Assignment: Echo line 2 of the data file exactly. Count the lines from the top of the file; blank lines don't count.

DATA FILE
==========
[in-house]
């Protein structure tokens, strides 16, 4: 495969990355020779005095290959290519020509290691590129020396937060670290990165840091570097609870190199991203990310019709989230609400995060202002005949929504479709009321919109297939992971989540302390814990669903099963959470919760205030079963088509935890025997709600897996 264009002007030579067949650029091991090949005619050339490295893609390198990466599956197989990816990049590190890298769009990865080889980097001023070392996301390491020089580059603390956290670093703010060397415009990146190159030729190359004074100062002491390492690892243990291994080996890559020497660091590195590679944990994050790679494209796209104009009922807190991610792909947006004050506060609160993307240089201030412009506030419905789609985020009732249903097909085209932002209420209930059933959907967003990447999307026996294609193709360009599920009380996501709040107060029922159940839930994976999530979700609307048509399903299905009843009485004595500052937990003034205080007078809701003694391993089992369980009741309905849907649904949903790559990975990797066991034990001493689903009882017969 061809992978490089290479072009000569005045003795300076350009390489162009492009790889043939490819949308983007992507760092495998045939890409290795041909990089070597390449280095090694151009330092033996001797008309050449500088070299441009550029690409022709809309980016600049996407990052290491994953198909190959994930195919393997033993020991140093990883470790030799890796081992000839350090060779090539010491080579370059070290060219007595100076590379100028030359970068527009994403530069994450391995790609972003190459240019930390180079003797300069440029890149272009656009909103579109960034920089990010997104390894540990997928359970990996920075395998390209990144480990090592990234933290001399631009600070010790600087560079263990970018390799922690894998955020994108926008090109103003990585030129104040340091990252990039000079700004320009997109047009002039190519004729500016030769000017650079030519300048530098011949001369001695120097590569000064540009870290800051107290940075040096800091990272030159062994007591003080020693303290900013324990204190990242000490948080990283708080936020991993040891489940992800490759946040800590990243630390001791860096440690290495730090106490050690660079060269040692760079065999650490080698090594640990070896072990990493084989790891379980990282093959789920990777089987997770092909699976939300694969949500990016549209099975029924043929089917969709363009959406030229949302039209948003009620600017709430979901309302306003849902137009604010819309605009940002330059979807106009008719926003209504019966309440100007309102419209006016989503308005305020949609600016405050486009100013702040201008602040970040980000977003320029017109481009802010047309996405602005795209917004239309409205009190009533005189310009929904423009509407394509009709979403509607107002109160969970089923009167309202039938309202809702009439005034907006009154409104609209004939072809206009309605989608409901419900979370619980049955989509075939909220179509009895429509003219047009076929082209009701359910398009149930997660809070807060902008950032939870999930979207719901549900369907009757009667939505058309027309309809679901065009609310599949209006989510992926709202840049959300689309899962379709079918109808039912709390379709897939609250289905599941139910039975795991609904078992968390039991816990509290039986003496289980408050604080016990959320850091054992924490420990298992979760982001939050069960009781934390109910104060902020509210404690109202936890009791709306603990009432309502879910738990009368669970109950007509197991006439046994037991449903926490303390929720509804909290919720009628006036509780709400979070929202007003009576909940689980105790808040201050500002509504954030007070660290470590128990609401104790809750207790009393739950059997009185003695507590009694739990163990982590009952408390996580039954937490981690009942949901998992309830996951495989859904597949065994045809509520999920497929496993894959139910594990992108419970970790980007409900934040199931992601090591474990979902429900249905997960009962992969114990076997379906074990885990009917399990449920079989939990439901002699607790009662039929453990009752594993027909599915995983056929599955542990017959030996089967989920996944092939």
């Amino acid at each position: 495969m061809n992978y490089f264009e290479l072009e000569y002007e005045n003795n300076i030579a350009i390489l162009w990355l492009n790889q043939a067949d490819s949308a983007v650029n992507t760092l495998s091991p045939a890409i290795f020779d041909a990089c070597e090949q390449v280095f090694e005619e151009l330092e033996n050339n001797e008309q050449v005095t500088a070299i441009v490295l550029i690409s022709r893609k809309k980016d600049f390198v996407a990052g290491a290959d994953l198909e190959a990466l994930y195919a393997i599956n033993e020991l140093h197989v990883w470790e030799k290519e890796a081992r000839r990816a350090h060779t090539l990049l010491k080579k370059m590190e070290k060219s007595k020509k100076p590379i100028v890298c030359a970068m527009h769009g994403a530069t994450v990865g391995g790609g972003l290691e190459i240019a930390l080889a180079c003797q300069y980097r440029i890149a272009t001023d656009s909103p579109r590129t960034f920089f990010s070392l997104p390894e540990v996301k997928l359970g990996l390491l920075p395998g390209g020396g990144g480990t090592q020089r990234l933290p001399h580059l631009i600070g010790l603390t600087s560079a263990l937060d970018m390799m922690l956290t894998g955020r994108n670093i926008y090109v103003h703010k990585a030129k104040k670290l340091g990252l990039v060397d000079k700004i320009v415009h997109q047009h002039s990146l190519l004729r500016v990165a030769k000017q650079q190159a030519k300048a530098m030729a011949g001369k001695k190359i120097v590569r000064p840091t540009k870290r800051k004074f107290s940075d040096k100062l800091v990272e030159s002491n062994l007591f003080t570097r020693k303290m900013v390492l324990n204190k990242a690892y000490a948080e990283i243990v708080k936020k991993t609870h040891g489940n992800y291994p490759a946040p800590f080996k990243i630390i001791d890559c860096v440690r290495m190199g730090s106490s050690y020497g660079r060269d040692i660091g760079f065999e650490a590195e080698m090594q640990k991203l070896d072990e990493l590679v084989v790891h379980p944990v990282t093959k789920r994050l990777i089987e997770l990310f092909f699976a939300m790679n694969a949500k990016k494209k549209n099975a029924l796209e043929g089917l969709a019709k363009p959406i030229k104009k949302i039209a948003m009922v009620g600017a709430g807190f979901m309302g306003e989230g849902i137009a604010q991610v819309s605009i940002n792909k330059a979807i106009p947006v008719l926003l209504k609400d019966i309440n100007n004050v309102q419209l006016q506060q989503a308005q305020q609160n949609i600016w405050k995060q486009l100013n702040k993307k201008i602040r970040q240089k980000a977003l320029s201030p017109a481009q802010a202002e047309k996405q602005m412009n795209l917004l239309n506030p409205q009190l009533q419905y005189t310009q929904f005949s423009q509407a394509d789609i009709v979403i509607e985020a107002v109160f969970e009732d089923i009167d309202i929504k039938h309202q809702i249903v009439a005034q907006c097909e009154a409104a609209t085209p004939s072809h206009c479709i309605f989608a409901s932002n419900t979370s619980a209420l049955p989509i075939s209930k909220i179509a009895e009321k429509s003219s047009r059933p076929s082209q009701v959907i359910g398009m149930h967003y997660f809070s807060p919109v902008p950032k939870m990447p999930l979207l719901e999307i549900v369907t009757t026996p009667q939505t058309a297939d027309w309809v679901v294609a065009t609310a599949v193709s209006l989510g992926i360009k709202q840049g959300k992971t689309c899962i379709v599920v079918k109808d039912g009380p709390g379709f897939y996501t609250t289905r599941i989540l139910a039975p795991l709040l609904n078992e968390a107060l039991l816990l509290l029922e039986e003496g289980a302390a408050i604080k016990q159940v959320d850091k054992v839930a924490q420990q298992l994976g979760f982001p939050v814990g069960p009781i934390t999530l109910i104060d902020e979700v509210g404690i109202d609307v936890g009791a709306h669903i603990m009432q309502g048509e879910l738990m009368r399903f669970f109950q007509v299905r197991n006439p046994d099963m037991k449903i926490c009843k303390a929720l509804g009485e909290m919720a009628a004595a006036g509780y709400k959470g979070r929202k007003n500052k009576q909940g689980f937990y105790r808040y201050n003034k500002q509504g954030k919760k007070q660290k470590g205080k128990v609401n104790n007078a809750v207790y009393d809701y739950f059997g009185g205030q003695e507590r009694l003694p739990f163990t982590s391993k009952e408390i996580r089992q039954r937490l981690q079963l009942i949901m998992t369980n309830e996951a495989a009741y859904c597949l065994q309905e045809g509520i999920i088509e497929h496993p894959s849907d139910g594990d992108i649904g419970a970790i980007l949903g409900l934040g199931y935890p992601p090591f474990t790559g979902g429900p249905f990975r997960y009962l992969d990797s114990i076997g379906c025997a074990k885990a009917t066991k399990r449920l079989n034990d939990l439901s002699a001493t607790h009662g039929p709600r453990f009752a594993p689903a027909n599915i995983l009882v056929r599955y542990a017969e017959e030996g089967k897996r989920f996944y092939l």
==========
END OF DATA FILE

């Protein structure tokens, strides 16, 4: 495969990355020779005095290959290519020509290691590129020396937060670290990165840091570097609870190199991203990310019709989230609400995060202002005949929504479709009321919109297939992971989540302390814990669903099963959470919760205030079963088509935890025997709600897996 264009002007030579067949650029091991090949005619050339490295893609390198990466599956197989990816990049590190890298769009990865080889980097001023070392996301390491020089580059603390956290670093703010060397415009990146190159030729190359004074100062002491390492690892243990291994080996890559020497660091590195590679944990994050790679494209796209104009009922807190991610792909947006004050506060609160993307240089201030412009506030419905789609985020009732249903097909085209932002209420209930059933959907967003990447999307026996294609193709360009599920009380996501709040107060029922159940839930994976999530979700609307048509399903299905009843009485004595500052937990003034205080007078809701003694391993089992369980009741309905849907649904949903790559990975990797066991034990001493689903009882017969 061809992978490089290479072009000569005045003795300076350009390489162009492009790889043939490819949308983007992507760092495998045939890409290795041909990089070597390449280095090694151009330092033996001797008309050449500088070299441009550029690409022709809309980016600049996407990052290491994953198909190959994930195919393997033993020991140093990883470790030799890796081992000839350090060779090539010491080579370059070290060219007595100076590379100028030359970068527009994403530069994450391995790609972003190459240019930390180079003797300069440029890149272009656009909103579109960034920089990010997104390894540990997928359970990996920075395998390209990144480990090592990234933290001399631009600070010790600087560079263990970018390799922690894998955020994108926008090109103003990585030129104040340091990252990039000079700004320009997109047009002039190519004729500016030769000017650079030519300048530098011949001369001695120097590569000064540009870290800051107290940075040096800091990272030159062994007591003080020693303290900013324990204190990242000490948080990283708080936020991993040891489940992800490759946040800590990243630390001791860096440690290495730090106490050690660079060269040692760079065999650490080698090594640990070896072990990493084989790891379980990282093959789920990777089987997770092909699976939300694969949500990016549209099975029924043929089917969709363009959406030229949302039209948003009620600017709430979901309302306003849902137009604010819309605009940002330059979807106009008719926003209504019966309440100007309102419209006016989503308005305020949609600016405050486009100013702040201008602040970040980000977003320029017109481009802010047309996405602005795209917004239309409205009190009533005189310009929904423009509407394509009709979403509607107002109160969970089923009167309202039938309202809702009439005034907006009154409104609209004939072809206009309605989608409901419900979370619980049955989509075939909220179509009895429509003219047009076929082209009701359910398009149930997660809070807060902008950032939870999930979207719901549900369907009757009667939505058309027309309809679901065009609310599949209006989510992926709202840049959300689309899962379709079918109808039912709390379709897939609250289905599941139910039975795991609904078992968390039991816990509290039986003496289980408050604080016990959320850091054992924490420990298992979760982001939050069960009781934390109910104060902020509210404690109202936890009791709306603990009432309502879910738990009368669970109950007509197991006439046994037991449903926490303390929720509804909290919720009628006036509780709400979070929202007003009576909940689980105790808040201050500002509504954030007070660290470590128990609401104790809750207790009393739950059997009185003695507590009694739990163990982590009952408390996580039954937490981690009942949901998992309830996951495989859904597949065994045809509520999920497929496993894959139910594990992108419970970790980007409900934040199931992601090591474990979902429900249905997960009962992969114990076997379906074990885990009917399990449920079989939990439901002699607790009662039929453990009752594993027909599915995983056929599955542990017959030996089967989920996944092939």